Parenting is really great. Now, as my wife and I enter the grandparenting stage, it is turning out to be more wonderful than we ever expected! I have four little grandsons and more on the way. Another daughter is expecting, and still another was just married this summer. Our family is flourishing, and even that is not yet the end. We are just beginning, really.


Yet even then, why is something so wonderful and right so hard? Good question. Read on.



Challenges are part of life. Hardship comes with the territory. But recognizing and acknowledging the value in others and in our children is far more than circumstance. It is destiny.


Think about it: they are already headed in the right direction. We are just encouraging them along the path that has already been prepared for them. And when things don’t seem to be going just right, remember the righteous intentions of your heart are enough—even when the actual efforts seem unnoticed, unappreciated, and, perhaps for the moment, unrealized. Faith helps pull us through the tough times. Though faith in the Lord Jesus Christ is the first of the gospel principles, its purpose is not to be used only as first chronologically. Faith in Jesus Christ is an elementary component of our everyday lives.


Admittedly, when my parents and leaders explained that principle to me when I was young, I accepted it on the basis that I believed them. However, I don’t think I really understood at the time how faith applied to my daily activities. I don’t wonder about that anymore.


Think of the last time you were at the end of your rope. That is to say, you had no possible way to pay your bills, resolve a hurt in your family, or address the health concern that was far more complicated and overwhelming than you are able to understand, let alone pay for and rectify. Or maybe your present circumstances have you reeling over your current crisis of unemployment. Whatever your obstacle, right now is when faith is needed to buoy you up and help you. That is why we have it.


So in the midst of taking on our own challenges, we have to remember that our children and grandchildren are looking to us for strength, guidance, and direction. Then, as we help teach them how we make it through our own difficulties, they will learn resiliency, fortitude, and wisdom for themselves.



So in that vein, I have a little grandfatherly advice.


Firstly, every parent and grandparent should listen to and heed the wisdom of President James E. Faust.


The next bit of advice comes from J. Rueben Clark in a 1938 conference:


“Interest never sleeps nor sickens nor dies; it never goes to the hospital; it works on Sundays and holidays; it never takes a vacation; it never visits nor travels; it takes no pleasure; it is never laid off work nor discharged from employment; it never works on reduced hours; it never has short crops nor droughts; it never pays taxes; it buys no food; it wears no clothes; it is unhoused and without home and so has no repairs, no replacements, no shingling, plumbing, painting, or whitewashing; it has neither wife, children, father, mother, nor kinfolk to watch over and care for; it has no expense of living; it has neither weddings nor births nor deaths; it has no love, no sympathy; it is as hard and soulless as a granite cliff. Once in debt, interest is your companion every minute of the day and night; you cannot shun it or slip away from it; you cannot dismiss it; it yields neither to entreaties, demands, or orders; and whenever you get in its way or cross its course or fail to meet its demands, it crushes you.”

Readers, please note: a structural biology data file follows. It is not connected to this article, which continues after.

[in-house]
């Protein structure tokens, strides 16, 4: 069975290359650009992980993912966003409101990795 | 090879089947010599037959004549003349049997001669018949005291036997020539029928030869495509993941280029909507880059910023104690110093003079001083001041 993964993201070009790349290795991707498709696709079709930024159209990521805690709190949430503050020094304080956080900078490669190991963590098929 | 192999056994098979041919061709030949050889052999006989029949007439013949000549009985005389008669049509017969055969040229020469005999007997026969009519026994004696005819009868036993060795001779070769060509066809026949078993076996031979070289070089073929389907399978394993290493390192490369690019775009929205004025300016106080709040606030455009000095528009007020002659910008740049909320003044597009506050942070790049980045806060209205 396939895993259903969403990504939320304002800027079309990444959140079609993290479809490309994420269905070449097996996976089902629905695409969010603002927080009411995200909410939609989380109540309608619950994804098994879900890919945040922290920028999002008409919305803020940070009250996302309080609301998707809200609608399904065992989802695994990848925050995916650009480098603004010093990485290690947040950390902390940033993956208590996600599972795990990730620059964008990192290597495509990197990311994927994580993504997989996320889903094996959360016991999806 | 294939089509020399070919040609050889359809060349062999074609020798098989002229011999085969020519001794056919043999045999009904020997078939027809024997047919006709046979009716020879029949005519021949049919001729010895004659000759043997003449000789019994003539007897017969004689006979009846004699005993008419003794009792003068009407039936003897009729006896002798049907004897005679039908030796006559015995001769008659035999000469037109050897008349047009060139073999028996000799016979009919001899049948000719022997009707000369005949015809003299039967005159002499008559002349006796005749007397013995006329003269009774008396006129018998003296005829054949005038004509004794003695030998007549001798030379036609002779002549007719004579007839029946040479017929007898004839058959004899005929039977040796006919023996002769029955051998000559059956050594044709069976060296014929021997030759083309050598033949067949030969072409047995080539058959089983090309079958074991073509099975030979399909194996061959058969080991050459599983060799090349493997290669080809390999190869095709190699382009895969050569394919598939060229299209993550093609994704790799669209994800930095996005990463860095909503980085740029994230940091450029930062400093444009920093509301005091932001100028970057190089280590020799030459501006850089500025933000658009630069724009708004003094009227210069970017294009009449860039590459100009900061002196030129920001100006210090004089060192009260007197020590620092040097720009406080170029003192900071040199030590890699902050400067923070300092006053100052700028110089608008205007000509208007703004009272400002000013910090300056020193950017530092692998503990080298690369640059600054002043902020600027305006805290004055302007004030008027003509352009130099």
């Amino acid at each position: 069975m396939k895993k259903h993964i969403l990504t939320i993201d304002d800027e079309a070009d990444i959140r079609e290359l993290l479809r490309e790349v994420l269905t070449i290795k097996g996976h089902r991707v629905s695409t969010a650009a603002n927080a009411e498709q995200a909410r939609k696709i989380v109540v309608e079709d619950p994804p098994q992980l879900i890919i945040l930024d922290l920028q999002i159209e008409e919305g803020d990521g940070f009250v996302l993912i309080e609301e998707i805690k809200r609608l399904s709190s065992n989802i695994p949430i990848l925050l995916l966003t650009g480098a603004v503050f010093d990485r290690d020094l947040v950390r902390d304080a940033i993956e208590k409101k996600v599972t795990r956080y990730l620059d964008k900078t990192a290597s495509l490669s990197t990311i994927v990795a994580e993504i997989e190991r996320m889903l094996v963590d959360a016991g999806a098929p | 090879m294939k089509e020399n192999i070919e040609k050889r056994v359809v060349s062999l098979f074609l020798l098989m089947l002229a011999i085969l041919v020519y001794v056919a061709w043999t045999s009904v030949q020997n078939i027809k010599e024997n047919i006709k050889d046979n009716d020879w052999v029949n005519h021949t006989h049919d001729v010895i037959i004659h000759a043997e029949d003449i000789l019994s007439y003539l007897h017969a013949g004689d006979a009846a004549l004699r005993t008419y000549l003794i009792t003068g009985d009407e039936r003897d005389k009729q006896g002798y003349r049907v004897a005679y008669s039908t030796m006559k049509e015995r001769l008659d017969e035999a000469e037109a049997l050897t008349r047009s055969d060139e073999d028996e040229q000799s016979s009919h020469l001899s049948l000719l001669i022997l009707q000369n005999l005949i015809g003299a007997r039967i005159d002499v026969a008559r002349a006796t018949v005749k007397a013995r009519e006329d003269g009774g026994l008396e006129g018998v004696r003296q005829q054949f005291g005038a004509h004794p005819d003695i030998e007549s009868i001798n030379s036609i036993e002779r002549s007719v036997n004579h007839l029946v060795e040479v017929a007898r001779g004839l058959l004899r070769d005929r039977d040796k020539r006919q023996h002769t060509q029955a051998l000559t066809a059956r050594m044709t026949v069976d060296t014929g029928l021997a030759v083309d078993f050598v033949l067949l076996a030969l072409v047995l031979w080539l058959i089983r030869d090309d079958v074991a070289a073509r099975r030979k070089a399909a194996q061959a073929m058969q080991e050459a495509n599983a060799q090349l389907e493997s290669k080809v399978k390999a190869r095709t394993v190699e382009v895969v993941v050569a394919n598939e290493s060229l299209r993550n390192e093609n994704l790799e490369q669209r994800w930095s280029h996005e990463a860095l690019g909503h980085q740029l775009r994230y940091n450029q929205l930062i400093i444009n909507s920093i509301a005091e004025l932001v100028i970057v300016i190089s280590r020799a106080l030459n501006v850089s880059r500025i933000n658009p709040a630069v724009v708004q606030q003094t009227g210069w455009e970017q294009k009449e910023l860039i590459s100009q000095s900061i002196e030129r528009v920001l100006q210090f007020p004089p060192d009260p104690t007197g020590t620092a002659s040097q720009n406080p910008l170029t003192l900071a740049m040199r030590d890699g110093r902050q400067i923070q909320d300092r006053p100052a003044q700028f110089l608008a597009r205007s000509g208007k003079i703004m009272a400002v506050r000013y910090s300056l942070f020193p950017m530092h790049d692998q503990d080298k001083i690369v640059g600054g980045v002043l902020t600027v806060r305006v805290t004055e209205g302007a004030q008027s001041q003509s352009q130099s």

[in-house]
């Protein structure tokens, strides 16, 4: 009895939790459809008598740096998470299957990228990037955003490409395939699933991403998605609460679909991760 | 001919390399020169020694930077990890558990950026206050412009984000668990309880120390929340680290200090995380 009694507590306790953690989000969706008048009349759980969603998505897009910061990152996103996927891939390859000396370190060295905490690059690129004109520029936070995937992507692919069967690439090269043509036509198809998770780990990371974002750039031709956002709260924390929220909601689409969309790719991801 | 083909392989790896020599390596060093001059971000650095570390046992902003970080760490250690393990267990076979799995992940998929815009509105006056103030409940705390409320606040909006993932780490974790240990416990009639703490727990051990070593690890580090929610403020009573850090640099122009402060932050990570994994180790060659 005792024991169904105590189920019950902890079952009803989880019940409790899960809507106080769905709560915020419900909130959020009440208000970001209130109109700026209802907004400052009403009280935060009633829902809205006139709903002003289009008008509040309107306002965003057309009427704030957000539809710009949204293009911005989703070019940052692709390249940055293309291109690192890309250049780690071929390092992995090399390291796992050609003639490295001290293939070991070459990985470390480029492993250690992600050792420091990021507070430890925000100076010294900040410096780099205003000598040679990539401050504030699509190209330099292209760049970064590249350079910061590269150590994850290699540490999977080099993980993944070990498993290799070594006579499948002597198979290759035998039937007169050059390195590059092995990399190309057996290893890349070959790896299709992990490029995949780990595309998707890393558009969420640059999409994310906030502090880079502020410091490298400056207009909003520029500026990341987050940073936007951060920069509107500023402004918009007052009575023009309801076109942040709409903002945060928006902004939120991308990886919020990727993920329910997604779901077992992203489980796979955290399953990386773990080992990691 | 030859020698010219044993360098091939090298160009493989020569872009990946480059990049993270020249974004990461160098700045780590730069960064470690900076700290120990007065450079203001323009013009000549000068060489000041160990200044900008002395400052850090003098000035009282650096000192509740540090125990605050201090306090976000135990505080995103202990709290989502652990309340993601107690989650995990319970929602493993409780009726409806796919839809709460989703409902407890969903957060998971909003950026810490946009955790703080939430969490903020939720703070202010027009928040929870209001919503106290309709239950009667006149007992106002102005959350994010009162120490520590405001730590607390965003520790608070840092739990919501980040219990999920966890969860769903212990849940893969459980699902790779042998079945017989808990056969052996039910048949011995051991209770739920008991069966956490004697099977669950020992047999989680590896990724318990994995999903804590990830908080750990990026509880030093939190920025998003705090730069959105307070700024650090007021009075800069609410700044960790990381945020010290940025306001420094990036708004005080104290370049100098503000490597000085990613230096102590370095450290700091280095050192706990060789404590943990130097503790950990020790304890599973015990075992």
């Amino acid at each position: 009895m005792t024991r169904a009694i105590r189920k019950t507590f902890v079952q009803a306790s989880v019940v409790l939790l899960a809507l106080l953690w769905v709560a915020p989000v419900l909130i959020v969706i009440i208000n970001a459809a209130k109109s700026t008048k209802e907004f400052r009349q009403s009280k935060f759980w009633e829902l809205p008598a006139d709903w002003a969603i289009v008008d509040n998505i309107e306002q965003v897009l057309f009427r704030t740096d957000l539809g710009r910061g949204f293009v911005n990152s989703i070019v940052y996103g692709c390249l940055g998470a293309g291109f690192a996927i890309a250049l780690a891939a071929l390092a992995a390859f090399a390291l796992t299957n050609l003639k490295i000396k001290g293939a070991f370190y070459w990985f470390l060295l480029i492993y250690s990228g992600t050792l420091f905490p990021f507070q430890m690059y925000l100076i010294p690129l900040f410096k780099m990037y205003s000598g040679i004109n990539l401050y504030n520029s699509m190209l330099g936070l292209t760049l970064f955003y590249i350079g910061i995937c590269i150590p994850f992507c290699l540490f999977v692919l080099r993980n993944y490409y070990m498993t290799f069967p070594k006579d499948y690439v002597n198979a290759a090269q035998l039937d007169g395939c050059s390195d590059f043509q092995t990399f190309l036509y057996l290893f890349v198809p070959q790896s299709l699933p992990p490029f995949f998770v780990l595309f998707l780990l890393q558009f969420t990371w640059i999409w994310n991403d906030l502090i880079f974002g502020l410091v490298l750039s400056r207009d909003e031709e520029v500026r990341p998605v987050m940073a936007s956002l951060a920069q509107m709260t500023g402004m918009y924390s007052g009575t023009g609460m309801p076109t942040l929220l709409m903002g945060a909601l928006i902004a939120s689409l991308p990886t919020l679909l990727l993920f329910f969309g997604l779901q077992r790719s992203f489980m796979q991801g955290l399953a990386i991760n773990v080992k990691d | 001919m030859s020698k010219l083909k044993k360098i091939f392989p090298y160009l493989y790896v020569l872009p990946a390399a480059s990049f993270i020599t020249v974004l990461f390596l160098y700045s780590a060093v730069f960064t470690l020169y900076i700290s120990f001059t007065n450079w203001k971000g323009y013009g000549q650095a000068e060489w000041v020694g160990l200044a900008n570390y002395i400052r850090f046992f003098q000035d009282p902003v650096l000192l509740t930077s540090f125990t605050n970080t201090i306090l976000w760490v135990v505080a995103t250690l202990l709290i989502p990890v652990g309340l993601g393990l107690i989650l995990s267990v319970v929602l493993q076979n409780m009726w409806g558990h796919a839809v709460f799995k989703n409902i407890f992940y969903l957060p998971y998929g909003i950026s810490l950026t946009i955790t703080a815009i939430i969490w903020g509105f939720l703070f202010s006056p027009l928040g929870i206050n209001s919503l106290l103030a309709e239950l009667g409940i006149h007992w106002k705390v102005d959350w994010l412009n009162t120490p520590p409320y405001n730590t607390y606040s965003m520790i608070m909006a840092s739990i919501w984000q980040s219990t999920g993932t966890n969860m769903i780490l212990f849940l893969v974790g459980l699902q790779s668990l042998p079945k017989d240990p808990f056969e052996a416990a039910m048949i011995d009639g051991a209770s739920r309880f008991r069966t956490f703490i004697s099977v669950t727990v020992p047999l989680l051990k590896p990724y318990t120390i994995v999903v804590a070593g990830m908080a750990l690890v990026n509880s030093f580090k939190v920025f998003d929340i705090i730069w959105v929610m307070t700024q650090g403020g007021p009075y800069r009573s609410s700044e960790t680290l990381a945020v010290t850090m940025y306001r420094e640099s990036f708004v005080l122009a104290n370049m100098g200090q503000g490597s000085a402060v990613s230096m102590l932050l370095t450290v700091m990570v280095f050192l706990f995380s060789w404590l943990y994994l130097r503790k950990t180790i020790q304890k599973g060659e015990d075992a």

(In Conference Report, Apr. 1938, p. 103.)




To my children, I would say this:


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To read more of Walter’s articles, click here.

The above talk was given by Jeffrey R. Holland, then-president of Brigham Young University. He and his wife, Patricia T. Holland, gave this devotional address nine days prior to my and your mother’s marriage back in 1985, at a time when the world was our campus. Your mother and I were literally starting out on a trek that would consume our lives, fortunes, and good names. The counsel they gave was spot-on as we look back over the last 34 years of marriage.


Our hope is that these few words in this love letter to you are as valuable in your and your family’s lives as they have been in our lives.


You are easily our greatest blessings now and forever.

About Walter Penning
In 1989, Walter Penning formed a consultancy based in Salt Lake City and empowered his clients by streamlining processes and building a loyal, lifetime customer base with great customer service. His true passion is found in his family. He says the best decision he ever made was to marry his sweetheart and have children. The wonderful family she has given him and her constant love, support, and patience amid life's challenges is his panacea.

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